Cocaine worth £10million found on ship at Sheerness Port

Cocaine worth £10 million seized on a container ship at Sheerness Port. Credit: National Crime Agency.

Cocaine worth £10 million has been seized after it was discovered hidden deep within a container ship at a port in Kent.

The drugs, which weighed 137 kilos, were found on a Panamanian-registered ship carrying a load of bananas.

They had been placed in four large holdalls which were hidden below the water line inside the sea chest, an intake area for seawater to assist stability.

The ship was destined for the Netherlands but, on the basis of information supplied by the NCA, specialist teams undertook searches after the vessel docked at Sheerness Port on 14 October 2023.

A specialist Metropolitan Police Dive Unit took five hours to recover the drugs, after carrying out an underwater search of the ship’s hull in reduced visibility.

The cocaine was seized on a container ship carrying bananas. Credit: National Crime Agency

The cocaine was found hidden behind bolted-up grills.

Officers from the Border Force National Deep Rummage Team and officials from port operator Peel Ports were also involved in the operation.

The cocaine is likely to have had a UK street value in excess of £10 million once cut and sold.

Boat in dry dock showing where drugs would have been hidden. Credit: National Crime Agency.

It is one of only two underwater concealments of class A drugs of its kind ever discovered in the UK, the last being at Bristol in November 2021 when 46 kilos of cocaine was detected.

 NCA Operations Manager David Phillips said: "This was an extremely rare and sophisticated concealment, and shows how far criminal networks will go to get dangerous drugs like cocaine into circulation.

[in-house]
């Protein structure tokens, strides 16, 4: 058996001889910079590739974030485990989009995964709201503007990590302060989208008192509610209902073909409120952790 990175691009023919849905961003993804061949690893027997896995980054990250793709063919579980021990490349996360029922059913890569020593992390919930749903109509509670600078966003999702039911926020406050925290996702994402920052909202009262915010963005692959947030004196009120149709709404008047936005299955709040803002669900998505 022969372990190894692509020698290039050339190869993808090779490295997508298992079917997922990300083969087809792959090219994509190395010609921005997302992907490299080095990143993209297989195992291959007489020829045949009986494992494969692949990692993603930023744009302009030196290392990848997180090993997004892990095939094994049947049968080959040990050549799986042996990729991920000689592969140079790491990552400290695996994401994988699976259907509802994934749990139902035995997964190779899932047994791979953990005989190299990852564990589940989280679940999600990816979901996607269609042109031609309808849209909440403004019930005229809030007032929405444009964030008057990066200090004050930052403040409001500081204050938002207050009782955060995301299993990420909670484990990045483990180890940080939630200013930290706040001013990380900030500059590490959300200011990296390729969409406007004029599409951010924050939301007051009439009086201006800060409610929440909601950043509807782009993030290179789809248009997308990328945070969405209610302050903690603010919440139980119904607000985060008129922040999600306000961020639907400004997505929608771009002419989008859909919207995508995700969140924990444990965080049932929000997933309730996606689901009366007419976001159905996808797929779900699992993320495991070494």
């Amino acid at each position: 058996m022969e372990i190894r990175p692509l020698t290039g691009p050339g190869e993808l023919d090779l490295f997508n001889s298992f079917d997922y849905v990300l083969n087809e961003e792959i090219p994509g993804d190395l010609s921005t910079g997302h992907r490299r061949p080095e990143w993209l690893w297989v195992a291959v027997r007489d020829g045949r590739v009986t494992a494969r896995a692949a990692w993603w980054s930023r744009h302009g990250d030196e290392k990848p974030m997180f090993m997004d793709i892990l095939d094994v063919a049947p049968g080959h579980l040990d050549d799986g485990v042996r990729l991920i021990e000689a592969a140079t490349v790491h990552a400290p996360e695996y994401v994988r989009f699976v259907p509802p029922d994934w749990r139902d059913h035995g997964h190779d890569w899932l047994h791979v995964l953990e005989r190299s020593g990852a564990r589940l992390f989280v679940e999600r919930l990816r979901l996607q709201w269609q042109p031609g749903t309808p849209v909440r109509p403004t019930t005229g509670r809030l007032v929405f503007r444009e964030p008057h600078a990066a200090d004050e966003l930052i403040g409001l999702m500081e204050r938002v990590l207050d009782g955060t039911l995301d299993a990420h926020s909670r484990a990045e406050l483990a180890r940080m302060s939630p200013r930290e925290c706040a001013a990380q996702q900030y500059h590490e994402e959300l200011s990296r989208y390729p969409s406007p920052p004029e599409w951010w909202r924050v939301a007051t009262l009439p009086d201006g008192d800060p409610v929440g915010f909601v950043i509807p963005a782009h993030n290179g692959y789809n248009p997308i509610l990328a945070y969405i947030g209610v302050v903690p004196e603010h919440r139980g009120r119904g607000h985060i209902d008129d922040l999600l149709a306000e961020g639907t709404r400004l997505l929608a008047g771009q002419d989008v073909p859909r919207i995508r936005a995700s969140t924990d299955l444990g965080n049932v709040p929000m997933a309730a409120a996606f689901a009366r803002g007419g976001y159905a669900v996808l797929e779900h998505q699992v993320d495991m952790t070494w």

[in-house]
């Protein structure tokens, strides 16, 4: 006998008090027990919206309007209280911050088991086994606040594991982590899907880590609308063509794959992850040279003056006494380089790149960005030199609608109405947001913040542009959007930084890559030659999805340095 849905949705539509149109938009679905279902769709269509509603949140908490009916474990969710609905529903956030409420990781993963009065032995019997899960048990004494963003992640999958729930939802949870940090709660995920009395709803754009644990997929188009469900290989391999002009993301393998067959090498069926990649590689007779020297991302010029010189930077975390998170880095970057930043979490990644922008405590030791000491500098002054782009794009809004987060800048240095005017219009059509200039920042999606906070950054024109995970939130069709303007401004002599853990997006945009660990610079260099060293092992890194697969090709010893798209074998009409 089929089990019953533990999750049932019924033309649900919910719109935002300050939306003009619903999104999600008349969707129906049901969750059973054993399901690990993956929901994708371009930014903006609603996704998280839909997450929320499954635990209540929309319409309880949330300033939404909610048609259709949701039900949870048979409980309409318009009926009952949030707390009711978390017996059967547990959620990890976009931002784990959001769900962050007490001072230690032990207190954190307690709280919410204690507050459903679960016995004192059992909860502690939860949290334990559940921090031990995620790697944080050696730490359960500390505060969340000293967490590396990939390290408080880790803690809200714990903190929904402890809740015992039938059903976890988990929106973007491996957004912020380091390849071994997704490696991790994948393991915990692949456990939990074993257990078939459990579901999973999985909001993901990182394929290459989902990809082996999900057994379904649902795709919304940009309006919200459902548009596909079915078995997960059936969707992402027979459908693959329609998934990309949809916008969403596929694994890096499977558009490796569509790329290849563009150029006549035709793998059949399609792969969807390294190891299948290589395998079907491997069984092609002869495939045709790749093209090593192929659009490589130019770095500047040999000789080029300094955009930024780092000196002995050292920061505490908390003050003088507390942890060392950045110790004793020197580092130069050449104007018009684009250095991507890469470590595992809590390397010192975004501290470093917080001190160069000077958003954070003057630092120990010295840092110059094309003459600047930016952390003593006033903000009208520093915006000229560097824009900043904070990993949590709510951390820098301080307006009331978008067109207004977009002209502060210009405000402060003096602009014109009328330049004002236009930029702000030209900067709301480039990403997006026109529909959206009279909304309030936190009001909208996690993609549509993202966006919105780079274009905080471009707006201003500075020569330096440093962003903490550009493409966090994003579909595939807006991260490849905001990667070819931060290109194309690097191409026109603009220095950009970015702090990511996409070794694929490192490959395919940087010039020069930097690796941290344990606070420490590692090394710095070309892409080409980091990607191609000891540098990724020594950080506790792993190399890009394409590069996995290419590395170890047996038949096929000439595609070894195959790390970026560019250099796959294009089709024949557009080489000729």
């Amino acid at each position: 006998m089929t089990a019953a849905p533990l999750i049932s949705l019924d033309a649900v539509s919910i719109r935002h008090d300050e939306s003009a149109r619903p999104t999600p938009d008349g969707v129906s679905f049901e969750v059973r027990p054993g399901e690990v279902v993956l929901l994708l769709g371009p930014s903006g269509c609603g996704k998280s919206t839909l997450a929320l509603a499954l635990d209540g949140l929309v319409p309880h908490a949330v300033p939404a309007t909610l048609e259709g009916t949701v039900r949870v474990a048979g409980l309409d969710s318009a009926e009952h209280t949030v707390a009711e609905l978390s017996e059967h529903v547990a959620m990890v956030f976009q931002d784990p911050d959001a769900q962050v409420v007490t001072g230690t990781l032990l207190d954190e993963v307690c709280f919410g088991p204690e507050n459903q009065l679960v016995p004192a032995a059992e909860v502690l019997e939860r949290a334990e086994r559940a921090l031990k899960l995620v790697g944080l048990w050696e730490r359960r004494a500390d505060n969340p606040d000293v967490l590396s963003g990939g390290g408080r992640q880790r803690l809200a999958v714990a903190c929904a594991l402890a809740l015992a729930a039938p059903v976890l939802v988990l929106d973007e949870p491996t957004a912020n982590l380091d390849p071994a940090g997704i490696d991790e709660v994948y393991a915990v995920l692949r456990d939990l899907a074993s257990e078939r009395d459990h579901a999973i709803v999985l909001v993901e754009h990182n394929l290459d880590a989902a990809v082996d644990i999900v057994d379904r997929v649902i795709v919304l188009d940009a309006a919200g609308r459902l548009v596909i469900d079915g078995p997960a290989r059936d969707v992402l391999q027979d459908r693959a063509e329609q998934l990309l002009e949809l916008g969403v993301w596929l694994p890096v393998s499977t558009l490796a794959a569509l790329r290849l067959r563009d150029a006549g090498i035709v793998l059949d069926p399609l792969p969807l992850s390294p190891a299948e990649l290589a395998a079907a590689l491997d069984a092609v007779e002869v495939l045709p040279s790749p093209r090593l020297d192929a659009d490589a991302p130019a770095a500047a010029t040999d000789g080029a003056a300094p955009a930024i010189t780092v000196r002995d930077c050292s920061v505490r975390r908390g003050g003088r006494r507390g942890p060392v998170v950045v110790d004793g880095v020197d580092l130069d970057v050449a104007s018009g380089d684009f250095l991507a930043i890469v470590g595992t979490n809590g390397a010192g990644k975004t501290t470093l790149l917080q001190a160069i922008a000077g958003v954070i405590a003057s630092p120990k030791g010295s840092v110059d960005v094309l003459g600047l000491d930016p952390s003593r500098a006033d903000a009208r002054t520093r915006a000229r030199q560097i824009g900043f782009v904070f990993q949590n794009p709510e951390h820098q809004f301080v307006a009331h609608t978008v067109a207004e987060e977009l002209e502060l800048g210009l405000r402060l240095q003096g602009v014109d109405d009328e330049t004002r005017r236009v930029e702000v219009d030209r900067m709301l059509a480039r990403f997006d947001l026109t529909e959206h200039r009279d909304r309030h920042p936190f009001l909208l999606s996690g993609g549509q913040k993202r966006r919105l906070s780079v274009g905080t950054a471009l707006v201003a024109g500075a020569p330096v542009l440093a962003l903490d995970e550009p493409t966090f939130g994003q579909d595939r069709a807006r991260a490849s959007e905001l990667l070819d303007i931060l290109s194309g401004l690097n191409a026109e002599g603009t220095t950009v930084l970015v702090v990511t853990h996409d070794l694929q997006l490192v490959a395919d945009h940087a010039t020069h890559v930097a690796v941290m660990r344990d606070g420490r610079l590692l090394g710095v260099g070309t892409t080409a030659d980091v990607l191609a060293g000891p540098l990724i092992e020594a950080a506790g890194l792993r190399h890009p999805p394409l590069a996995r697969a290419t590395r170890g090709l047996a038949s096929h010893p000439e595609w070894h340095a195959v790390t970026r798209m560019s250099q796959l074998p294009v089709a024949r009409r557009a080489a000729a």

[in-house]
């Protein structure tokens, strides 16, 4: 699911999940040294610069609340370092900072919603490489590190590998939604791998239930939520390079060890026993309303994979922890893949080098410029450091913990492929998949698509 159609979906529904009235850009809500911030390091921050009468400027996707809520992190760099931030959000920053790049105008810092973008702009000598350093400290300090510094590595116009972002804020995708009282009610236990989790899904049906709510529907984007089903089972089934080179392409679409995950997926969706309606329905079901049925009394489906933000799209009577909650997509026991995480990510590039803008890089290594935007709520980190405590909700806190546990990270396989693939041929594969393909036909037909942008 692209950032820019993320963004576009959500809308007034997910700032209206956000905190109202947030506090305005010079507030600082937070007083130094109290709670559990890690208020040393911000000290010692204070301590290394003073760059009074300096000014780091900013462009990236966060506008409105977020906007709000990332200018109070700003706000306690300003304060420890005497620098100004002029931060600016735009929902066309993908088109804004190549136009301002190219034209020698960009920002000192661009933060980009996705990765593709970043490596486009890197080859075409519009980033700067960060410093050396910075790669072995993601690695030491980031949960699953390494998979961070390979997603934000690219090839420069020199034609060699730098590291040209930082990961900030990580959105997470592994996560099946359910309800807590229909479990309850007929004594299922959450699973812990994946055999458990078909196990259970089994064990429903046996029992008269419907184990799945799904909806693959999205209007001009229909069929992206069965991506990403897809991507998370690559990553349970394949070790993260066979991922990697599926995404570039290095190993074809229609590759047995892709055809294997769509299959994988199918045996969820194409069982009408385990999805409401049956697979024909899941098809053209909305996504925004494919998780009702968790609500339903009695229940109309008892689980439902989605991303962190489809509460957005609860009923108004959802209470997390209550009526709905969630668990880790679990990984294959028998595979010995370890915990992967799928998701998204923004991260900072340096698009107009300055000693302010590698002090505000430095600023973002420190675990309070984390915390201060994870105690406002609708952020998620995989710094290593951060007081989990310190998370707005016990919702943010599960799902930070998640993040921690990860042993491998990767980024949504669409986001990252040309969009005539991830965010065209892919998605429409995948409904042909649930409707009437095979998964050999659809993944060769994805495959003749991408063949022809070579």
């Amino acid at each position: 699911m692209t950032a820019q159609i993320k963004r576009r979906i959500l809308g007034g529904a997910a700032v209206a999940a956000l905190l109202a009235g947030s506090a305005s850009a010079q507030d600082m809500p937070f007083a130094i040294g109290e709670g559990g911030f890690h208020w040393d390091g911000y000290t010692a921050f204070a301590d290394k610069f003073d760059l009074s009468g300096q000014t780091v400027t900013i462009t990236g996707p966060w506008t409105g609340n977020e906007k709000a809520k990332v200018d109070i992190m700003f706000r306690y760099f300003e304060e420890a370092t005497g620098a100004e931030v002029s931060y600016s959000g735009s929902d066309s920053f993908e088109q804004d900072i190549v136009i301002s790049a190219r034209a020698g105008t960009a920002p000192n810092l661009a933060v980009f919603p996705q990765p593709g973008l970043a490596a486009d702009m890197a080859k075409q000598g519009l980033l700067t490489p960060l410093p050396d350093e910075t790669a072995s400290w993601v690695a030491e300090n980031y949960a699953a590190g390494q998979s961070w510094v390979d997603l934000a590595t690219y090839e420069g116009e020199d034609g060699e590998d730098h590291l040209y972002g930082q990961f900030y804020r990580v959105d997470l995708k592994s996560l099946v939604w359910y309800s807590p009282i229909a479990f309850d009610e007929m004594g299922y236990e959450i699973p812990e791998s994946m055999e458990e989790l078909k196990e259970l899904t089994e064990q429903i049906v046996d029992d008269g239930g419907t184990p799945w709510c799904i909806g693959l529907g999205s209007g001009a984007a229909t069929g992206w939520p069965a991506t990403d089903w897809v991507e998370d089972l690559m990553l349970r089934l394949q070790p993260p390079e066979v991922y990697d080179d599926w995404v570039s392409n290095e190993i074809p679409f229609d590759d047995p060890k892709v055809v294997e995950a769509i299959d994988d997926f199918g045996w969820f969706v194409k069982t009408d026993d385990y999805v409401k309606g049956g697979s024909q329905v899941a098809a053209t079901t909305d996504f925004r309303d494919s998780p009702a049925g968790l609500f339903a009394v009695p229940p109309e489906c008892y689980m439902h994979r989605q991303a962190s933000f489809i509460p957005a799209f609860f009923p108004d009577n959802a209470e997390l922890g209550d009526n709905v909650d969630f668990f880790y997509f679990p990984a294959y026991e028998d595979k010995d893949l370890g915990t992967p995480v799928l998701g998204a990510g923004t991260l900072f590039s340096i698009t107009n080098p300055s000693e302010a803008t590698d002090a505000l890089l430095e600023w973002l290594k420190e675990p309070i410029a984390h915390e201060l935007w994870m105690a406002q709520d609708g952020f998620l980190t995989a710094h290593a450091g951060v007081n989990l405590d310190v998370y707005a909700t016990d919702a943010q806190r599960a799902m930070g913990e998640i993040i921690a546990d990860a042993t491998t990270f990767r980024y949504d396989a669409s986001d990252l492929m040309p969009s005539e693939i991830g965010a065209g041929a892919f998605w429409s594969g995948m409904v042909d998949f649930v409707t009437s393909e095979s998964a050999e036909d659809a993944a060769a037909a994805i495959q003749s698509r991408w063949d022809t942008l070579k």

"The sale of such class A drugs is controlled by gangs who inflict violence and exploitation in our communities.

"I’d like to thank the Metropolitan Police’s Diving Team, who worked in challenging conditions to recover the drugs, assisted by our colleagues in Border Force.

"Such collaboration shows our collective determination to tackle organised criminal groups head on, and stem the supply of harmful drugs like cocaine."

The cocaine is likely to have had a UK street value in excess of £10 million once cut and sold. Credit: National Crime Agency.

NCA investigators believe the end destination for the drugs was likely to have been the Netherlands and are now working with law enforcement partners there and in Panama.

 Stephen Whitton, Deputy Director of Border Force Maritime Command, said:

"The combined efforts of the NCA, the Met Police, and Border Force, have prevented £10 million worth of cocaine from plaguing our streets and countries nearby.  

"Border Force remain committed to working round the clock to intercept drug supply chains and will continue work closely with our counterparts to identify and prevent the new methods criminals take to smuggling illegal drugs, in or out of the UK."

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